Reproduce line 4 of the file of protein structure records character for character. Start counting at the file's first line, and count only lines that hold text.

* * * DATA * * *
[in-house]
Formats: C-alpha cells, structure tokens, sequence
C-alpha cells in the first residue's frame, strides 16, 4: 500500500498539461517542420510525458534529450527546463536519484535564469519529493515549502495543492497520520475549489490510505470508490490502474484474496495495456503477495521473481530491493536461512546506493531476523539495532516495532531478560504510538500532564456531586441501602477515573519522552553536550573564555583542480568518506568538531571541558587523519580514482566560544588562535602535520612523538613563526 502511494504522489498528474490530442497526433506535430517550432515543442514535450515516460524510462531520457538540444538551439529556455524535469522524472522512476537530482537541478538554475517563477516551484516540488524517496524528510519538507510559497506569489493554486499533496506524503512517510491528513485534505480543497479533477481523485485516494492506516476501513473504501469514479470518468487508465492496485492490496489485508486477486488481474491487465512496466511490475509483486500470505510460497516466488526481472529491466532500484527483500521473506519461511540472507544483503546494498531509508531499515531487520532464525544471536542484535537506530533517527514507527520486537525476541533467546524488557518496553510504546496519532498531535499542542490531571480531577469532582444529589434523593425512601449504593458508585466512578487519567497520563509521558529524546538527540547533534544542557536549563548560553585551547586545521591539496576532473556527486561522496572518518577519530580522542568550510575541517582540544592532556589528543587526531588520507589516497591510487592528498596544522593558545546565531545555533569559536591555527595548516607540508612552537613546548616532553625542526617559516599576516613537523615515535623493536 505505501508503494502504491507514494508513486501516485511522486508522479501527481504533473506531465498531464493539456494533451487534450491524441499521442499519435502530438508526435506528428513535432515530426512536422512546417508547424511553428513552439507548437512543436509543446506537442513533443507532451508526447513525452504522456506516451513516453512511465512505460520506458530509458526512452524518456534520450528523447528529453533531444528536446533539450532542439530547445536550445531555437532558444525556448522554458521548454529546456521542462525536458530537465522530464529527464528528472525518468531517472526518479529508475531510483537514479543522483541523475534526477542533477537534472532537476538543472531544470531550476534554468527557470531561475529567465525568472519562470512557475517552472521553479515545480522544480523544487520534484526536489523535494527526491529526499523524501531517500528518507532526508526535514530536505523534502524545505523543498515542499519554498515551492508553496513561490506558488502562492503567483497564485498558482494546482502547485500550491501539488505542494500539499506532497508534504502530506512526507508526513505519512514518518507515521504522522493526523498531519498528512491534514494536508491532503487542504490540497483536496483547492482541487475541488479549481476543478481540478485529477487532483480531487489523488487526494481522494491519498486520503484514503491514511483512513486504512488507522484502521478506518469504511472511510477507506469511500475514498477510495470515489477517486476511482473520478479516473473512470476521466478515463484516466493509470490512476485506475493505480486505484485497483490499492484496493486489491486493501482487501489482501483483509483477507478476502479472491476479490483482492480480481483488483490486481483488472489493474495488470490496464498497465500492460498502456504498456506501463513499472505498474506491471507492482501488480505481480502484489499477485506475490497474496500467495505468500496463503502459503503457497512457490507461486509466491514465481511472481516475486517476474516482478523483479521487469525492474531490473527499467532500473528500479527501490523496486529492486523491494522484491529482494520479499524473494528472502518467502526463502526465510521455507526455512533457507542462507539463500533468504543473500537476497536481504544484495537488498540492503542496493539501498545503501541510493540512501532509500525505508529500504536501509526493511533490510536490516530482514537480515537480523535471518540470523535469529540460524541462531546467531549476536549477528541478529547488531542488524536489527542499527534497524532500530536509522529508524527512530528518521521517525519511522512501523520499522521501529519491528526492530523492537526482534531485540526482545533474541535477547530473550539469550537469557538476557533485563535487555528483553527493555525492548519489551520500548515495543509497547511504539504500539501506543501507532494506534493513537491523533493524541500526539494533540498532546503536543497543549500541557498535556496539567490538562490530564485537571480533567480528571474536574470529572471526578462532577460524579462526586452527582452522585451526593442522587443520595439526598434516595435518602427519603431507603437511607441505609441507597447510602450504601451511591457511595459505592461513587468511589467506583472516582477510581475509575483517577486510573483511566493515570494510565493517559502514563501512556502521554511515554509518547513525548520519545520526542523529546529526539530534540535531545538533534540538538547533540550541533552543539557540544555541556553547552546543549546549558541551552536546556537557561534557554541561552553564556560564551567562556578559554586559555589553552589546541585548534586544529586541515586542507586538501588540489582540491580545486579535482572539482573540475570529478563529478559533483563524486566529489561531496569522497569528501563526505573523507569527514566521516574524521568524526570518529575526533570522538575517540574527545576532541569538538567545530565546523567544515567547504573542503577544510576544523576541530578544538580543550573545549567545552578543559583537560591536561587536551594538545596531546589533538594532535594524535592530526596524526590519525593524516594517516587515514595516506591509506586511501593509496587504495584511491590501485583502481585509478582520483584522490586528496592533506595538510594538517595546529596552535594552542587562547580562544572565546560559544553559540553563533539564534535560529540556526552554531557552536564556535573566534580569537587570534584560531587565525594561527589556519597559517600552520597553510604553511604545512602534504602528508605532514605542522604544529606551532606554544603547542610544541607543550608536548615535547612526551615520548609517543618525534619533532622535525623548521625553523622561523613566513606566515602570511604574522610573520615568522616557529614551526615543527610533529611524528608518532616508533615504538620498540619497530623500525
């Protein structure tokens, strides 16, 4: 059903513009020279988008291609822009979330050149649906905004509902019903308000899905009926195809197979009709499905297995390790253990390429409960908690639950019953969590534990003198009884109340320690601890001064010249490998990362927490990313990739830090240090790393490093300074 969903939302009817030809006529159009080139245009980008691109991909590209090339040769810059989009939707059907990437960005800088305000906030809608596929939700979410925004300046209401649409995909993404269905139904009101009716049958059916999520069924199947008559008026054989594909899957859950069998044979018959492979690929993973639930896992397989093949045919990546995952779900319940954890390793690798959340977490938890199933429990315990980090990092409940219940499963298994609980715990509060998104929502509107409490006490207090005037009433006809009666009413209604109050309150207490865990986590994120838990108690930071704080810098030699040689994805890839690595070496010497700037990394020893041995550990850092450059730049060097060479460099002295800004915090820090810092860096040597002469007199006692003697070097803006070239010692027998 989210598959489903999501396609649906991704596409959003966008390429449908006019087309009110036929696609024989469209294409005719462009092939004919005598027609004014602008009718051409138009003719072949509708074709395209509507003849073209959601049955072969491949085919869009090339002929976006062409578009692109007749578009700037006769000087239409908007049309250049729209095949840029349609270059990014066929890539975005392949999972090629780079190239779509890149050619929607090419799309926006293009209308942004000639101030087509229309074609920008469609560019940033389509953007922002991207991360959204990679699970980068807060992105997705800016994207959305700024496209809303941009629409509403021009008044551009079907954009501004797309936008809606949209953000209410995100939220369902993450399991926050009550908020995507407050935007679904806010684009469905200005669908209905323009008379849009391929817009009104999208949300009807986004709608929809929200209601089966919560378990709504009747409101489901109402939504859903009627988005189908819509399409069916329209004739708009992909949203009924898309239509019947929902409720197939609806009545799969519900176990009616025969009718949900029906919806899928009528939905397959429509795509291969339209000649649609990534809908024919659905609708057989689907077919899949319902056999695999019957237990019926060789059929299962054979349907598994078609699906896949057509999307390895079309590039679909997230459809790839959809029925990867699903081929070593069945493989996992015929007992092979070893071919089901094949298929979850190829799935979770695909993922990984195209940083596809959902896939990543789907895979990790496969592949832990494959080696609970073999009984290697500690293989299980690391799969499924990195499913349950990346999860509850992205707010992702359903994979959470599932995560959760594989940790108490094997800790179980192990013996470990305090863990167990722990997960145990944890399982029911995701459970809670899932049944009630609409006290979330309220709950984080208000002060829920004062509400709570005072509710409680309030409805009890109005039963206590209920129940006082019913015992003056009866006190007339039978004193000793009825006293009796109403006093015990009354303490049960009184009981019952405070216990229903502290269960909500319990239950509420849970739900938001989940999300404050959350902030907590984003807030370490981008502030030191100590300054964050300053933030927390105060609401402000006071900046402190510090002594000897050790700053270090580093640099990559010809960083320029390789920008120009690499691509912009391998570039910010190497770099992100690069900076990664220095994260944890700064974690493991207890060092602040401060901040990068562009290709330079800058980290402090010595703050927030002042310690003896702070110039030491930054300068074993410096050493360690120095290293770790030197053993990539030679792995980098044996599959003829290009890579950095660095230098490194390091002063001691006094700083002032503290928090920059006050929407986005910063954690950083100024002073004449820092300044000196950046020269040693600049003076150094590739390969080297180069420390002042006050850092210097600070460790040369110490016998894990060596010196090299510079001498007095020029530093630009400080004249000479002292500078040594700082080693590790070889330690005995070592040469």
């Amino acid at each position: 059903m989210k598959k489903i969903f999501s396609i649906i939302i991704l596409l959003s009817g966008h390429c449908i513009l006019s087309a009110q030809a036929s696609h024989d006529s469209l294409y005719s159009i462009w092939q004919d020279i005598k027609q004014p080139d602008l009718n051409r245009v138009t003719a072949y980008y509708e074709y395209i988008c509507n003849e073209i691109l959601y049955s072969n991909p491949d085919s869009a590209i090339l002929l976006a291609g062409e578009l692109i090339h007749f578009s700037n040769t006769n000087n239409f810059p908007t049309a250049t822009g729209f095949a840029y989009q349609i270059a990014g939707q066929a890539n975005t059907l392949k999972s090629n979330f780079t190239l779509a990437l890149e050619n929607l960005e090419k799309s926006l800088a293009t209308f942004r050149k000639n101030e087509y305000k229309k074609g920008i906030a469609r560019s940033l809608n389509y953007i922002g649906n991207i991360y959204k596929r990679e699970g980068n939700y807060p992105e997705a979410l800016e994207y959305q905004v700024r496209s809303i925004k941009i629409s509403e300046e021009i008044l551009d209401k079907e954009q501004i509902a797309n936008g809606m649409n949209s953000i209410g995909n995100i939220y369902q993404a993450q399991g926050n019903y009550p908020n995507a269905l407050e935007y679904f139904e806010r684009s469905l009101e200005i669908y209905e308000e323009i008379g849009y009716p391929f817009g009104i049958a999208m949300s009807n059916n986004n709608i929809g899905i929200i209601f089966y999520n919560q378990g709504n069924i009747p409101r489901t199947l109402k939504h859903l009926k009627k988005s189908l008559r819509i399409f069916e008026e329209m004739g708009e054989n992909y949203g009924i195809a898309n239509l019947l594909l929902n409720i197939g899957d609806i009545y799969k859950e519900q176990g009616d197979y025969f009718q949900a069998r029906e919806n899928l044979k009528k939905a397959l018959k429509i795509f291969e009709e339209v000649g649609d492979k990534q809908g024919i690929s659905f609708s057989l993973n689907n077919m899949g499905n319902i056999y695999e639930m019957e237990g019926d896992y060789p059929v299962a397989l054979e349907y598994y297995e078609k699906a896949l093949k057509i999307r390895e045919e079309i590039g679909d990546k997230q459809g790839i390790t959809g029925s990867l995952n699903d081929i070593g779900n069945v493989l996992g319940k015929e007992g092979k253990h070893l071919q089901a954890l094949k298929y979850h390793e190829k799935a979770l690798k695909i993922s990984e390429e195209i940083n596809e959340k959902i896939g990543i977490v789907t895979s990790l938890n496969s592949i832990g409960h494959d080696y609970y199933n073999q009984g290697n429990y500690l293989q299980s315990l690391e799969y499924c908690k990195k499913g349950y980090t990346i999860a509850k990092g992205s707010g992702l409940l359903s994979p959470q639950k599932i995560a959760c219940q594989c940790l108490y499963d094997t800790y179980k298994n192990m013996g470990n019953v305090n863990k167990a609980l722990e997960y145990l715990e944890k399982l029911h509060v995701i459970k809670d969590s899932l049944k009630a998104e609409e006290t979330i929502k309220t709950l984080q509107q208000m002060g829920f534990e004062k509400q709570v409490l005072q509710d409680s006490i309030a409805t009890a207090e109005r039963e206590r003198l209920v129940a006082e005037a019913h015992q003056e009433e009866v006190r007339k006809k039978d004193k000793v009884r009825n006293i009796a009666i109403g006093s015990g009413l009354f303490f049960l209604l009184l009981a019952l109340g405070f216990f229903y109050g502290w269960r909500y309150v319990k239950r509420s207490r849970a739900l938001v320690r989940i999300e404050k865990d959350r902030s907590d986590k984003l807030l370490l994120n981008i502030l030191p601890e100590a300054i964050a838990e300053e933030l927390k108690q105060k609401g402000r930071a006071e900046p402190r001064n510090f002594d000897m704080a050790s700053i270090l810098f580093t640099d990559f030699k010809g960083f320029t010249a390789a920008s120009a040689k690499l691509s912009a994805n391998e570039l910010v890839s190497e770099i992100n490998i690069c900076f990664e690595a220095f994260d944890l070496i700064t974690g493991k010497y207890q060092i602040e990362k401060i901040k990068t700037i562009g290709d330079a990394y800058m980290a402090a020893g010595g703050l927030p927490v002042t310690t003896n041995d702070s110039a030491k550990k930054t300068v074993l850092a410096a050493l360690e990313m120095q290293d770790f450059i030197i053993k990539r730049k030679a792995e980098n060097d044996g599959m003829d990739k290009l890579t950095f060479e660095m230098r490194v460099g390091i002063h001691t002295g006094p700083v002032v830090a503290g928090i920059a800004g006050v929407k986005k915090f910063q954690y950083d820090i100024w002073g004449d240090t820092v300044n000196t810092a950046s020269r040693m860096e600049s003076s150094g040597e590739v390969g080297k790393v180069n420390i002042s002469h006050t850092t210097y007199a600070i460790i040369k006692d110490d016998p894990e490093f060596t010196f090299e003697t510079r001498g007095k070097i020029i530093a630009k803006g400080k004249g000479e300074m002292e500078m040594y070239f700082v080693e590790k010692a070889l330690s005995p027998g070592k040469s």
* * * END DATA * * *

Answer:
């Protein structure tokens, strides 16, 4: 059903513009020279988008291609822009979330050149649906905004509902019903308000899905009926195809197979009709499905297995390790253990390429409960908690639950019953969590534990003198009884109340320690601890001064010249490998990362927490990313990739830090240090790393490093300074 969903939302009817030809006529159009080139245009980008691109991909590209090339040769810059989009939707059907990437960005800088305000906030809608596929939700979410925004300046209401649409995909993404269905139904009101009716049958059916999520069924199947008559008026054989594909899957859950069998044979018959492979690929993973639930896992397989093949045919990546995952779900319940954890390793690798959340977490938890199933429990315990980090990092409940219940499963298994609980715990509060998104929502509107409490006490207090005037009433006809009666009413209604109050309150207490865990986590994120838990108690930071704080810098030699040689994805890839690595070496010497700037990394020893041995550990850092450059730049060097060479460099002295800004915090820090810092860096040597002469007199006692003697070097803006070239010692027998 989210598959489903999501396609649906991704596409959003966008390429449908006019087309009110036929696609024989469209294409005719462009092939004919005598027609004014602008009718051409138009003719072949509708074709395209509507003849073209959601049955072969491949085919869009090339002929976006062409578009692109007749578009700037006769000087239409908007049309250049729209095949840029349609270059990014066929890539975005392949999972090629780079190239779509890149050619929607090419799309926006293009209308942004000639101030087509229309074609920008469609560019940033389509953007922002991207991360959204990679699970980068807060992105997705800016994207959305700024496209809303941009629409509403021009008044551009079907954009501004797309936008809606949209953000209410995100939220369902993450399991926050009550908020995507407050935007679904806010684009469905200005669908209905323009008379849009391929817009009104999208949300009807986004709608929809929200209601089966919560378990709504009747409101489901109402939504859903009627988005189908819509399409069916329209004739708009992909949203009924898309239509019947929902409720197939609806009545799969519900176990009616025969009718949900029906919806899928009528939905397959429509795509291969339209000649649609990534809908024919659905609708057989689907077919899949319902056999695999019957237990019926060789059929299962054979349907598994078609699906896949057509999307390895079309590039679909997230459809790839959809029925990867699903081929070593069945493989996992015929007992092979070893071919089901094949298929979850190829799935979770695909993922990984195209940083596809959902896939990543789907895979990790496969592949832990494959080696609970073999009984290697500690293989299980690391799969499924990195499913349950990346999860509850992205707010992702359903994979959470599932995560959760594989940790108490094997800790179980192990013996470990305090863990167990722990997960145990944890399982029911995701459970809670899932049944009630609409006290979330309220709950984080208000002060829920004062509400709570005072509710409680309030409805009890109005039963206590209920129940006082019913015992003056009866006190007339039978004193000793009825006293009796109403006093015990009354303490049960009184009981019952405070216990229903502290269960909500319990239950509420849970739900938001989940999300404050959350902030907590984003807030370490981008502030030191100590300054964050300053933030927390105060609401402000006071900046402190510090002594000897050790700053270090580093640099990559010809960083320029390789920008120009690499691509912009391998570039910010190497770099992100690069900076990664220095994260944890700064974690493991207890060092602040401060901040990068562009290709330079800058980290402090010595703050927030002042310690003896702070110039030491930054300068074993410096050493360690120095290293770790030197053993990539030679792995980098044996599959003829290009890579950095660095230098490194390091002063001691006094700083002032503290928090920059006050929407986005910063954690950083100024002073004449820092300044000196950046020269040693600049003076150094590739390969080297180069420390002042006050850092210097600070460790040369110490016998894990060596010196090299510079001498007095020029530093630009400080004249000479002292500078040594700082080693590790070889330690005995070592040469």